The Dignity of a Name
A few month's ago I attended an art convention in downtown LA and as I was making my way through the exhibits holding my newborn son one of the artists approached me. We talked about children mostly and he asked me what my son's name was. I told him his name was Joshua Obadiah Jones. The man with a puzzled look on his face asked quietly, "Are you Jewish?" I smiled and said no. He asked where I was from, then about my wife. Then I explained that I was Catholic and that we had named him Joshua meaning "God saves" and Obadiah meaning "servant of God" or "worshipper of God".
This brief encounter got me thinking about names and their importance. Not only do our names help us determine our familial lineage and our unique personal identity, but they give us a certain human dignity.
My wife tells an interesting story about her name. When her mother was about nine months pregnant she fell down on her belly and they thought the baby wasn’t going to make it since there wasn’t any movement. Her grandmother prayed and asked God to save this tiny life and that in return she would name the child after Jesus. When the baby was born and they found out it was a girl, they struggled at first at how they would fulfill the promise, but eventually they decided to name her Johana de Jesús—Johana meaning “God’s precious gift” and de Jesús meaning “of Jesus”.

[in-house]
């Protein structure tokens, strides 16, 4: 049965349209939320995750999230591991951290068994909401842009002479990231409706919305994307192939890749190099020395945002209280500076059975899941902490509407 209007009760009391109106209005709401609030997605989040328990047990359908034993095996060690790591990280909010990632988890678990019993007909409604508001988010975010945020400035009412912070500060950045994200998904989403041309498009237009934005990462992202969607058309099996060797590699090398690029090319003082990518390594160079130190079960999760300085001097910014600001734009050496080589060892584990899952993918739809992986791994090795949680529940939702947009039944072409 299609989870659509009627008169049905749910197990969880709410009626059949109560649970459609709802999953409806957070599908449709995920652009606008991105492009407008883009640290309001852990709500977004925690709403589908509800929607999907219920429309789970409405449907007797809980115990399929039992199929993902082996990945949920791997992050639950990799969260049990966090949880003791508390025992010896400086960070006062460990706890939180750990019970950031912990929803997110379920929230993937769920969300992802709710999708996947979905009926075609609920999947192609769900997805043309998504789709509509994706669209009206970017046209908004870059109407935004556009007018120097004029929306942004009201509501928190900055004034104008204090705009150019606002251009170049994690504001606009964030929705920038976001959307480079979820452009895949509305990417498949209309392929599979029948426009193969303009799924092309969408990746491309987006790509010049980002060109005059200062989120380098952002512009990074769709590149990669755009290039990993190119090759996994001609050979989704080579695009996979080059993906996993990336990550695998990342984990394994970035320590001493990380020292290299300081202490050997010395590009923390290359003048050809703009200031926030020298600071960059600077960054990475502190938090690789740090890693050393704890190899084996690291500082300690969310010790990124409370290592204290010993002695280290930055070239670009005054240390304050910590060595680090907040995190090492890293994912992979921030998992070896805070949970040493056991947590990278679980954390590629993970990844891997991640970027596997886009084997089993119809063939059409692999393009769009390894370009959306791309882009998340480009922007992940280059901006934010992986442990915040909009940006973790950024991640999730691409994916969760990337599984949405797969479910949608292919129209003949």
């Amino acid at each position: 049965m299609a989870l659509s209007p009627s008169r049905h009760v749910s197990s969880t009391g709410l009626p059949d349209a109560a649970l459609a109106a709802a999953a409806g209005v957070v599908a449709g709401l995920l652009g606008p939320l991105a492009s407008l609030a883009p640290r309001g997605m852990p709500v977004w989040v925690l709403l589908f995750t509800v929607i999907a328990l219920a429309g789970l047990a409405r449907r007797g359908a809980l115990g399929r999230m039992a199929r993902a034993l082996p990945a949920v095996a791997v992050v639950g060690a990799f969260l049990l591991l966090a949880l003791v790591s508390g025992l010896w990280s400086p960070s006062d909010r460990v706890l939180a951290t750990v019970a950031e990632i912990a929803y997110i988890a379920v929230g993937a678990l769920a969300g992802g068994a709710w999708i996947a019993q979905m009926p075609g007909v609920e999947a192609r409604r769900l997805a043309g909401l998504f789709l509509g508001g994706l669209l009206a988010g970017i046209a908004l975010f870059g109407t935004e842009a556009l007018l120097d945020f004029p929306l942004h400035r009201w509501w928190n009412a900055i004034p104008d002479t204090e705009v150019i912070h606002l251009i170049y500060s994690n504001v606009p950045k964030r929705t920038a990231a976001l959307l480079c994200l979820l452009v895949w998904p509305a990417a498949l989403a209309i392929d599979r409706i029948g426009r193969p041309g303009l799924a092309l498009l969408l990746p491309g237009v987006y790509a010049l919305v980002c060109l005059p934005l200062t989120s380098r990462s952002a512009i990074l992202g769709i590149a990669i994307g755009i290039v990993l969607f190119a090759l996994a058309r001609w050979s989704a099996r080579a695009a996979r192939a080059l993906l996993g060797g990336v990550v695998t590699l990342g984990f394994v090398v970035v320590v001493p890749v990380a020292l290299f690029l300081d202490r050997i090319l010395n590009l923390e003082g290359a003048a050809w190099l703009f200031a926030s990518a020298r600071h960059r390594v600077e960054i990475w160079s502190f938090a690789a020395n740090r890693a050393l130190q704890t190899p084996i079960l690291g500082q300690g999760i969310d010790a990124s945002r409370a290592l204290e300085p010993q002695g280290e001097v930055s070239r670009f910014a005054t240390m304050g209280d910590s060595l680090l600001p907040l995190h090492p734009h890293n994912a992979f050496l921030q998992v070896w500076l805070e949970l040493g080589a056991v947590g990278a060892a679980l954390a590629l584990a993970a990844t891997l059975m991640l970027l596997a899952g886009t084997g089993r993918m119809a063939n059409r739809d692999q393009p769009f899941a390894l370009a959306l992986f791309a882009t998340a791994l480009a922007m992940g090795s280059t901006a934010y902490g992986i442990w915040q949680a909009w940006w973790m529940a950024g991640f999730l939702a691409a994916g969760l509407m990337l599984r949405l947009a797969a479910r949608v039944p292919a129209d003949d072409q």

This is more than just a name it is also her identity, who she is. She—like each of us—is a beloved child of God in Christ Jesus. How important it is for us to remember this identity, that we are sons and daughters of God.
I remember another experience when I came across a homeless man asking for money at a gas station. As he approached me with his request I first asked him his name, which was Elias. This was more than just a formality, but a way to restore his dignity. He was no longer a random faceless vagabond, but a human being, a brother. It changed the way I saw him and treated him.
The Nazis in World War II figured out quickly how to dehumanize their prisoners in the concentration camps, by taking away their names and giving them numbers (Primo Levi talks about this and his experience as a prisoner in Auschwitz). The Bible testifies to this as well, when in the book of Revelation the wicked ones are marked with the sign of the beast, a number.
My wife’s name reflects upon her the dignity given her by God who sees her as precious in His eyes. We chose a name with a meaning for our first born son, because we believe that through him God will bring love and joy. The homeless man’s dignity was restored by simply asking his name. Our names are important and help bestow upon us a dignity unique to human beings.